Broadstairs College - Students help give fighter jet a makeover
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Students help give fighter jet a makeover

Students were on cloud nine as they helped prepare a fighter jet for its museum debut.

Broadstairs College’s Engineering students got a rare opportunity to get up and close with a Hawker Hunter plane, removing four layers of paint ahead of a project to restore its original livery.

The XF509 Jet – owned by Hornby Hobbies - has done three tours as a flight training vehicle and then part of a showcase. The famous model company plans to gift the jet to Manston Museum for permanent display, however restoration work is required beforehand.

Museum director Tom Groombridge told his son of the plan, who then made his College lecturers aware. Lecturer Lea McClean got in touch with Mr Groombridge to see if and how the students could get involved.

The communication culminated in a two day event beginning on Wednesday, March 23, which saw learners make as much progress as possible on stripping down the fighter to its bare aluminium.

Industry Liaison Officer for the Technical Industries department, Said Elakil, thought it was an excellent opportunity for the group to learn about the Hawker Hunter, a plane which once held the world air speed record of 727.63 mph in 1953.


Said thanked Manston Museum and Hornby for the opportunity, saying: “The sessions went really well, students made quite a lot of progress and really got stuck into it. It's been a fantastic opportunity for them all.”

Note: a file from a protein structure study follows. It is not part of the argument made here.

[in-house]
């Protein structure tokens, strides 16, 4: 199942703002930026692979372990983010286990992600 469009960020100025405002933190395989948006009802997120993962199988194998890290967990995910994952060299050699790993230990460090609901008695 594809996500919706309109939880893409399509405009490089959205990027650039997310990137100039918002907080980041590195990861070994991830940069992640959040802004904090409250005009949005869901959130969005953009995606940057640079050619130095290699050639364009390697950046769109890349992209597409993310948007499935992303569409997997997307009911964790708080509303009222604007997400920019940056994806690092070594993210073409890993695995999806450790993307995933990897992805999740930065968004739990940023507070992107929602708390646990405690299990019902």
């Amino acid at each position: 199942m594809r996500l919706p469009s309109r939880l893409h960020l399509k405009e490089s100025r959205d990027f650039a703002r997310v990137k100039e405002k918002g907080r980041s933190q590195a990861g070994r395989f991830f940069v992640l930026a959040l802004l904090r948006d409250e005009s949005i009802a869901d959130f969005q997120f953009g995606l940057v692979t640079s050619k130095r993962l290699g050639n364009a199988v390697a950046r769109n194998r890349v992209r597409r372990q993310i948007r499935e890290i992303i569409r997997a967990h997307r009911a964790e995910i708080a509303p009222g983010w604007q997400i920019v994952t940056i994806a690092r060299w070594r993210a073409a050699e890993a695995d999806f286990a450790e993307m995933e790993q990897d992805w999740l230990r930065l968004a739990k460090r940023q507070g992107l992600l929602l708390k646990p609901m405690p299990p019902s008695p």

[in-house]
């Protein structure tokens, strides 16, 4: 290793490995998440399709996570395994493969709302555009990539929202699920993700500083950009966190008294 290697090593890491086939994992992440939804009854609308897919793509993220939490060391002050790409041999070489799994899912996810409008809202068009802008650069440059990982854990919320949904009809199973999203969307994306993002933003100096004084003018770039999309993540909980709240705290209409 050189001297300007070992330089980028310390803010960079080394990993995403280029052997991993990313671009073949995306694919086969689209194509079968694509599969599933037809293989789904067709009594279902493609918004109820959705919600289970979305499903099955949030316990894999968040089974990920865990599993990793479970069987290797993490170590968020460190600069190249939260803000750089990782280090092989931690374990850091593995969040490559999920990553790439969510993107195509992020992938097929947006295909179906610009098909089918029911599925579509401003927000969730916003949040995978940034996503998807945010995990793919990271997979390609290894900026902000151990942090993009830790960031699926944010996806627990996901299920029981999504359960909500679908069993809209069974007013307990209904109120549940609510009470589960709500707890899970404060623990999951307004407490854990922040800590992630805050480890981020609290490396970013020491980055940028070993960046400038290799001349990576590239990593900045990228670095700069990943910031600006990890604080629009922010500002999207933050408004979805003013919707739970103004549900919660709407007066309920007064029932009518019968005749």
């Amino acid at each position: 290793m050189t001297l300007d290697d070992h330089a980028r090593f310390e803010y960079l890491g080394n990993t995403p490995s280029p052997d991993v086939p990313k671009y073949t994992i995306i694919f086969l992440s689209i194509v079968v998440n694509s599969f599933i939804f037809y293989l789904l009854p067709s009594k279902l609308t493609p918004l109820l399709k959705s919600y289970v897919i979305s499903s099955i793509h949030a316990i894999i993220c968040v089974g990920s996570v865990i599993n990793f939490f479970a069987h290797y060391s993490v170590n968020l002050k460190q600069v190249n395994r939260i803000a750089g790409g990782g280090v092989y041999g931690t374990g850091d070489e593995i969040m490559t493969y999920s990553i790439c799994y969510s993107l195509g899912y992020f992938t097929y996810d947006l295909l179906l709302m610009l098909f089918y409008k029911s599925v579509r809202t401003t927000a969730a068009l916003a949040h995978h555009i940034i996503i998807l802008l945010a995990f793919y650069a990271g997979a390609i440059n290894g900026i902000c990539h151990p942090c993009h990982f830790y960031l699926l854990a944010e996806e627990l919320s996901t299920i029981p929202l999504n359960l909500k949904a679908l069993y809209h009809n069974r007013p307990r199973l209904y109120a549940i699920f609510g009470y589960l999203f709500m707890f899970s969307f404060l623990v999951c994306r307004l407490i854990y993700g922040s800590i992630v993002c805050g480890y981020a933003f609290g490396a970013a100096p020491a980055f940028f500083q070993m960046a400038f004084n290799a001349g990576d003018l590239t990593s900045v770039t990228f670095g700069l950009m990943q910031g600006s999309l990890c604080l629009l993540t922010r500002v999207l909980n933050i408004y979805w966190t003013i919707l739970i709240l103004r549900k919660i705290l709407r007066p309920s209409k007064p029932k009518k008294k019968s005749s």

Students echoed this sentiment, with one saying afterwards: “It was very interesting and a good day out.

“The plane was very old so it was tough to scrape some of the paint off, but all in all it was a great experience.”

 

About Hawker Hunter planes

 

Hawker Hunter planes were first produced in the early 1950s and only retired in 2014.

Perhaps the best known examples are the Black Arrows and Blue Diamonds – the RAF’s predecessors to the Red Arrows.

In one aerobatic display in 1958, the Black Arrows performed a loop and barrel roll of 22 Hunters, a world record for the greatest number of aircraft looped in formation.

Jets of this model saw combat in arenas across the world and were leased to a number of international forces.

In 1968, a fighter pilot flew a Hawker Hunter under the upper span of Tower Bridge to mark the 50th anniversary of the RAF. In a more recent and tragic incident, a Hawker Hunter was the plane involved in the Shoreham Airshow crash. The 2015 incident resulted in the death of 11 people and the injury of 16 others – the deadliest airshow accident in the UK since 1952.